Tule Fog Is the Bane of Central Valley Motorists But It's Beloved by Crop Growers

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Heavy fog hangs over a golf course on Feb. 5, 2015, in La Jolla, California. (Credit: Todd Warshaw/Getty Images)

Heavy fog hangs over a golf course on Feb. 5, 2015, in La Jolla, California. (Credit: Todd Warshaw/Getty Images)

Opaque tule fog, a staple of winter in California’s Sacramento and San Joaquin valleys, is the bane of motorists because it can reduce visibility to zero and cause massive freeway pileups.

But it is also beloved by growers of crops such as almonds, apricots, cherries, peaches and pistachios because it helps the trees to satisfy the dormancy requirement necessary to produce flowers and fruit. The trees need this rest period to produce high yields during the growing season.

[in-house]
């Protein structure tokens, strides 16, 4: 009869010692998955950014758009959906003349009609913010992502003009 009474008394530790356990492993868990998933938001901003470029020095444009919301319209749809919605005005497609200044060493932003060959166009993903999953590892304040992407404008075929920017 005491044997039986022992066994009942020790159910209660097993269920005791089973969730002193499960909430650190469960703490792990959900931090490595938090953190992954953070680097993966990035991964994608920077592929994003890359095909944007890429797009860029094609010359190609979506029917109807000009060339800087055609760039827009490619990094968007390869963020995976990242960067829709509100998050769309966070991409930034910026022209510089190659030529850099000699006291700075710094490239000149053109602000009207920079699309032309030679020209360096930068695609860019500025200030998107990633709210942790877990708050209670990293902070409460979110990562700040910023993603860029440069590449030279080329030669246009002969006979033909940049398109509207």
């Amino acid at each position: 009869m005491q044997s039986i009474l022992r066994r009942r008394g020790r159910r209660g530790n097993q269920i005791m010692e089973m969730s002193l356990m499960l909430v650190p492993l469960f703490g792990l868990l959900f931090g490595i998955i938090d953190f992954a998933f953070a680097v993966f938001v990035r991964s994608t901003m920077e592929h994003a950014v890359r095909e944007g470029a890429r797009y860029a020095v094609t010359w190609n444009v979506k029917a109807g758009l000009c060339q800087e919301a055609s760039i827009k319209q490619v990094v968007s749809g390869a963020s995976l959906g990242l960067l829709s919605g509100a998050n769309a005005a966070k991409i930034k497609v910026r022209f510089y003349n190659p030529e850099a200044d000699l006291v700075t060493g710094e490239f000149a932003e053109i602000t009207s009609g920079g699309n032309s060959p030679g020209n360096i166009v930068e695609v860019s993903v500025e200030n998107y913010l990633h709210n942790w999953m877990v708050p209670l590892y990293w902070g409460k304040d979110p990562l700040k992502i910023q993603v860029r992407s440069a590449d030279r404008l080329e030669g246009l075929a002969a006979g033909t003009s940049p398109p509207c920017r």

And in the dry Central Valley, it’s a natural part of the ecology.

Love it or hate it, a study a few years ago by researchers at UC Berkeley found that the trend is for less and less of the pea-soup fog.

Read the full story on LATimes.com.

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